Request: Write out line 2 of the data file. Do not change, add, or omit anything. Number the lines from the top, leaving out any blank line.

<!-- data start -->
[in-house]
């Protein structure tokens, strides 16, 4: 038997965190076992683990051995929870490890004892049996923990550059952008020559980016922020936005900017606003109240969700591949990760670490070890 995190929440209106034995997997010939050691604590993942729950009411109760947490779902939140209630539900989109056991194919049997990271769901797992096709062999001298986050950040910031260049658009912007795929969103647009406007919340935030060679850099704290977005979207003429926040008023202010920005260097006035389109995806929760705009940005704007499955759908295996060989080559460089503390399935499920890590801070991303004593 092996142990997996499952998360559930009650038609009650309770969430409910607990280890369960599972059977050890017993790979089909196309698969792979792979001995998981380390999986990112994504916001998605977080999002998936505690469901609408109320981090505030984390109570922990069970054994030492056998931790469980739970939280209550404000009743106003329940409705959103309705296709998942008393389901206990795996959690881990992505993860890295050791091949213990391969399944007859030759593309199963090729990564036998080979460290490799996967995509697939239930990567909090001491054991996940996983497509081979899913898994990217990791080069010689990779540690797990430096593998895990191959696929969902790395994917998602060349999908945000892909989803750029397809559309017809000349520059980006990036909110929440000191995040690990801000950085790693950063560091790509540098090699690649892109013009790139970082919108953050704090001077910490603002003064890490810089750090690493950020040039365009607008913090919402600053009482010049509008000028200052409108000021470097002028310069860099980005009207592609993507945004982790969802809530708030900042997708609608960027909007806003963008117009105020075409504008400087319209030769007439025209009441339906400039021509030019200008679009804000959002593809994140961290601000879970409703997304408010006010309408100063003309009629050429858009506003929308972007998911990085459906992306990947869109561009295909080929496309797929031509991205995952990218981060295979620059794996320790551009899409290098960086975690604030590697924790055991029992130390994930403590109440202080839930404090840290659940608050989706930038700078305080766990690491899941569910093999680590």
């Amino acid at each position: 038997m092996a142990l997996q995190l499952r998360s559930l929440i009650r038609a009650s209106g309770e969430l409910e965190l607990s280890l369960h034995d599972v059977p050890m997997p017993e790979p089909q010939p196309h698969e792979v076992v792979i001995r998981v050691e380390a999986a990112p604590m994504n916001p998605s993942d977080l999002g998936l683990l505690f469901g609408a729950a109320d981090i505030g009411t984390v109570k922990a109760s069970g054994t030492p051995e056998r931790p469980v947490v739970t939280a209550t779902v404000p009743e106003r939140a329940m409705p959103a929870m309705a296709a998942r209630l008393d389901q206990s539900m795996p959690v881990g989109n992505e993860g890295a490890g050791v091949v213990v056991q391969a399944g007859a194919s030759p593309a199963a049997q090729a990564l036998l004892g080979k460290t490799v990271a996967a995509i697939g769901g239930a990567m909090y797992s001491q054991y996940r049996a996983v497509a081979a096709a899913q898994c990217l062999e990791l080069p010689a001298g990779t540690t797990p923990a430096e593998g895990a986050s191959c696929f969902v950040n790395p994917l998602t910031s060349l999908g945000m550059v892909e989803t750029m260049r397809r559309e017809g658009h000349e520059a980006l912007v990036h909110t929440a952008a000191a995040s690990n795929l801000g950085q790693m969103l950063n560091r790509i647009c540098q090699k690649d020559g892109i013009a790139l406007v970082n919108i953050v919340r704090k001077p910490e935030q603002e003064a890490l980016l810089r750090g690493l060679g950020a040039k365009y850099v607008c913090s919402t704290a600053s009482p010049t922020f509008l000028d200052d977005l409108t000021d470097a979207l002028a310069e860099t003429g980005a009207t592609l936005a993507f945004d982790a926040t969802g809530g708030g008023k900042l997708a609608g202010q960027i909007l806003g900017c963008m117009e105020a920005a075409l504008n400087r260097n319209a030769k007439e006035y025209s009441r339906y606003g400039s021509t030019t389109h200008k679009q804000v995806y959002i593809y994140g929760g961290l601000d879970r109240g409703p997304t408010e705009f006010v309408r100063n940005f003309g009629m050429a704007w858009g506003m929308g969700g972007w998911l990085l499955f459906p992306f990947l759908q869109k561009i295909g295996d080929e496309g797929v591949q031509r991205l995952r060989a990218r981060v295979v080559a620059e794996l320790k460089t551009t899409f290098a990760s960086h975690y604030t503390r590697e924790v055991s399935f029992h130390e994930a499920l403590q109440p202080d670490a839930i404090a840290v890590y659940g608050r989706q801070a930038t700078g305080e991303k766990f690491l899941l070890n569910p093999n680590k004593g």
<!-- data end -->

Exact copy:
């Protein structure tokens, strides 16, 4: 038997965190076992683990051995929870490890004892049996923990550059952008020559980016922020936005900017606003109240969700591949990760670490070890 995190929440209106034995997997010939050691604590993942729950009411109760947490779902939140209630539900989109056991194919049997990271769901797992096709062999001298986050950040910031260049658009912007795929969103647009406007919340935030060679850099704290977005979207003429926040008023202010920005260097006035389109995806929760705009940005704007499955759908295996060989080559460089503390399935499920890590801070991303004593 092996142990997996499952998360559930009650038609009650309770969430409910607990280890369960599972059977050890017993790979089909196309698969792979792979001995998981380390999986990112994504916001998605977080999002998936505690469901609408109320981090505030984390109570922990069970054994030492056998931790469980739970939280209550404000009743106003329940409705959103309705296709998942008393389901206990795996959690881990992505993860890295050791091949213990391969399944007859030759593309199963090729990564036998080979460290490799996967995509697939239930990567909090001491054991996940996983497509081979899913898994990217990791080069010689990779540690797990430096593998895990191959696929969902790395994917998602060349999908945000892909989803750029397809559309017809000349520059980006990036909110929440000191995040690990801000950085790693950063560091790509540098090699690649892109013009790139970082919108953050704090001077910490603002003064890490810089750090690493950020040039365009607008913090919402600053009482010049509008000028200052409108000021470097002028310069860099980005009207592609993507945004982790969802809530708030900042997708609608960027909007806003963008117009105020075409504008400087319209030769007439025209009441339906400039021509030019200008679009804000959002593809994140961290601000879970409703997304408010006010309408100063003309009629050429858009506003929308972007998911990085459906992306990947869109561009295909080929496309797929031509991205995952990218981060295979620059794996320790551009899409290098960086975690604030590697924790055991029992130390994930403590109440202080839930404090840290659940608050989706930038700078305080766990690491899941569910093999680590």